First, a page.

Africa is gearing up to mitigate the impact of climate change and global warming on animal health and production by establishing animal resources seed centres of excellence.
The objective is to conserve livestock genetic materials, with a focus on endangered indigenous animals.
“The centres of excellence will be an improvement of existing regional gene banks in Uganda (East) Africa), Botswana (Southern Africa), Burkina Faso (West Africa), Chad (Central Africa) and Tunisia (North Africa),” the African Union – InterAfrican Bureau for Animal Resources said in a statement.
Several players from the sector, including farmers and policy makers, met in Nairobi on Thursday and Friday to craft a business model and governance structure to operationalize the centres of excellence.
The centres will apart from storage, also conduct research, training in molecular characterization and gene conservation, and promote best practices in gene banks. They will also create awareness on advantages of indigenous genes.
The Nairobi workshop organized by AU-IBAR to develop a roadmap to rolling out the seed centres of excellence and a resource mobilization action plan.
Dr. Mary Kariuki a technology, innovations and skills development expert at AU-IBAR, said unlike the gene banks, the centres will ensure a knowledge-based economy and sustainable utilization of indigenous gene resources.
“Climate change is here with us and we need genes that are resilient to extreme weather events like droughts and cold weather. Unfortunately, Africa is fast losing its indigenous genes that can withstand these climatic conditions and that is why we need the centres of excellence to effectively address the situation,” Kariuki said.
Speaking on the sidelines of the workshop, Kariuki said the animal resources seed centres of excellence will also assist countries to develop national conservation strategies, and promote knowledge sharing.
AU-BAR provided equipment worth $1.4 million through the European Union funded genetics project to the regional gene banks that will be upgraded into centres of excellence.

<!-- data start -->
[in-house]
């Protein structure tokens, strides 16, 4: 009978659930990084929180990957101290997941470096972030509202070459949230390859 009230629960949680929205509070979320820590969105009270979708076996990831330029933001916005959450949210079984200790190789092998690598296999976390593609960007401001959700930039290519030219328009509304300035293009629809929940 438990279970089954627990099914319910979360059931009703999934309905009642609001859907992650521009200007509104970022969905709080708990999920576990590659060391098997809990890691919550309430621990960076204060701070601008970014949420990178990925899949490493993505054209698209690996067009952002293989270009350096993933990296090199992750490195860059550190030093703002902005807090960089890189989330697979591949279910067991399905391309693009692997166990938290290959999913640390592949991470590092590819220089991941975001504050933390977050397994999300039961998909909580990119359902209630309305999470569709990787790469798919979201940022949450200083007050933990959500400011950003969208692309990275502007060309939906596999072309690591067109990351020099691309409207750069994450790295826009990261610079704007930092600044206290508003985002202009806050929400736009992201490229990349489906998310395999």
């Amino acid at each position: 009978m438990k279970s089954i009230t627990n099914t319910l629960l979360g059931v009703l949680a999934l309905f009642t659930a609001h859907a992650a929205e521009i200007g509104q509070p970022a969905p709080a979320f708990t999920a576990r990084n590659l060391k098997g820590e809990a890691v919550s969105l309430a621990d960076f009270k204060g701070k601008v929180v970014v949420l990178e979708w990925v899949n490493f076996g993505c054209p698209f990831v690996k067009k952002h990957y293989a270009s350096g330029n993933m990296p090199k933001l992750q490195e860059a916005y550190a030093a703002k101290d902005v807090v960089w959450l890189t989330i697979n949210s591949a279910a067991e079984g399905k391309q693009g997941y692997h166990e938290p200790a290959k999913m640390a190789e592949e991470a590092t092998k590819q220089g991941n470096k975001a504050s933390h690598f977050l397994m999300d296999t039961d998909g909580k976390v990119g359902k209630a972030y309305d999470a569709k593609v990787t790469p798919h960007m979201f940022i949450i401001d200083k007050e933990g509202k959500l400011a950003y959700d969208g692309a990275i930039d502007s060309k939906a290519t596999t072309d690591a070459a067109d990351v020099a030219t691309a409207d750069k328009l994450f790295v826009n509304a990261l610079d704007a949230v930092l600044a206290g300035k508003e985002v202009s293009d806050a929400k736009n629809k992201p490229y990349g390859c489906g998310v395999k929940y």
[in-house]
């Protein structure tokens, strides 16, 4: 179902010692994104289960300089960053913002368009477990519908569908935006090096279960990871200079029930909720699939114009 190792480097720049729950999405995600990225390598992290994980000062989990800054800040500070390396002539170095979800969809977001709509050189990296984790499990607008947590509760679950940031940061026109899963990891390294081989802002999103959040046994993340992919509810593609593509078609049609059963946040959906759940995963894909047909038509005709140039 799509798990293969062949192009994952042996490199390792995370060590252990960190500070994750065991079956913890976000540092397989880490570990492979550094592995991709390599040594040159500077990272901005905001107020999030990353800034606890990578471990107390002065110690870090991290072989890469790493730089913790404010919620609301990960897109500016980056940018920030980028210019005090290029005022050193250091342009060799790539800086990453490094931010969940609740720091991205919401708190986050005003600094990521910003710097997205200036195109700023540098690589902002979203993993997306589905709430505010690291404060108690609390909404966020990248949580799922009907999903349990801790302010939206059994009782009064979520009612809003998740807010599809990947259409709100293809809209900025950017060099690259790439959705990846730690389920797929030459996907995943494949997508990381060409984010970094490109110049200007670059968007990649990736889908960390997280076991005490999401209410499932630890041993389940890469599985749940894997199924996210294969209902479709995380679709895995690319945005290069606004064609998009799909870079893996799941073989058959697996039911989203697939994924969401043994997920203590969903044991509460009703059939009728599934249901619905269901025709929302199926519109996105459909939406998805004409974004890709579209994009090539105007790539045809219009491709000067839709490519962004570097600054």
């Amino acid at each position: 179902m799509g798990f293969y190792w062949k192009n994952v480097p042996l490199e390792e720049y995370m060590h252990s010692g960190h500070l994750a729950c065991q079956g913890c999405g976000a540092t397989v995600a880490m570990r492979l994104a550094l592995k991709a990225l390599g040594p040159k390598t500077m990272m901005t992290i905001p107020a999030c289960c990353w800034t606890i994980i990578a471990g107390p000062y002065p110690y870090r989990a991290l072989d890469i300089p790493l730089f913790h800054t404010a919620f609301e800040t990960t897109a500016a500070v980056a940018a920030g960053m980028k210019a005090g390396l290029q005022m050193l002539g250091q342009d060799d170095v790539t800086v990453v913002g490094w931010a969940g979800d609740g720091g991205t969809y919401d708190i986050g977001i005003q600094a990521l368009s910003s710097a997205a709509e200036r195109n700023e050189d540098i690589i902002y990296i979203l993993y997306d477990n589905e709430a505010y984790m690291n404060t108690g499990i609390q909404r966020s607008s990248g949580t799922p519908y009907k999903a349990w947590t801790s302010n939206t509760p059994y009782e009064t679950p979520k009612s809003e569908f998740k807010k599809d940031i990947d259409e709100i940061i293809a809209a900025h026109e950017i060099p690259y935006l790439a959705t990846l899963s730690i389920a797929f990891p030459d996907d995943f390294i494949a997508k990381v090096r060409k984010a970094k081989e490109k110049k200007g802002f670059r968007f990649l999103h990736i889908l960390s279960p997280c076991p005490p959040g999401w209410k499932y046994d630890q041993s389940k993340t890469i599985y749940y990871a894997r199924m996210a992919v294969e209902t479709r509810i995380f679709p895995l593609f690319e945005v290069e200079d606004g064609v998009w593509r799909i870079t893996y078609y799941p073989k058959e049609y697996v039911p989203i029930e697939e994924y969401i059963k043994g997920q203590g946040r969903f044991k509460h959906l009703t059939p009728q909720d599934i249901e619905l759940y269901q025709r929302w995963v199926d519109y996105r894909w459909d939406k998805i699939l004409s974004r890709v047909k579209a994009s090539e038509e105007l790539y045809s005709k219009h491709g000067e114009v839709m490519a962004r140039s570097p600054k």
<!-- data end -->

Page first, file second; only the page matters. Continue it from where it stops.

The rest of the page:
Prof. Anne Muigai, a lecturer of genetics at Jkuat, cites the African’s perception that exotic animal are better as the main reason behind the loss of indigenous breeds which are more resilient to the current climatic conditions.
“As a result of cross-breeding and discarding of indigenous animals we ended up with exotic breeds which cannot survive in the current environment. We have to recalibrate and go back to our indigenous animals to be able to adapt to climate change whose impact is already being felt in the livestock sector,” she said.
Indigenous livestock are very resilient and are fully adapted to the environment and are able to withstand even extreme heat. On the other hand, an equivalent exotic breed like Ayrshire will become stressed, thirsty and sweaty when temperatures are high and this have effect on production.
“In Africa just like across the globe, climate change has meant that we have fewer, shorter and unpredictable rainy seasons. This has led to frequent droughts, lack of water and high temperatures. The animals we had discarded are the once which are fully adapted to these conditions. An increase in temperature by 1 degree centigrade will not kill these animals,” noted Prof. Muigai.
The gene banks were established in 2017 to boost livestock production by conserving genetic materials of indigenous animals. They have, however, not been successful due to their limited mandate.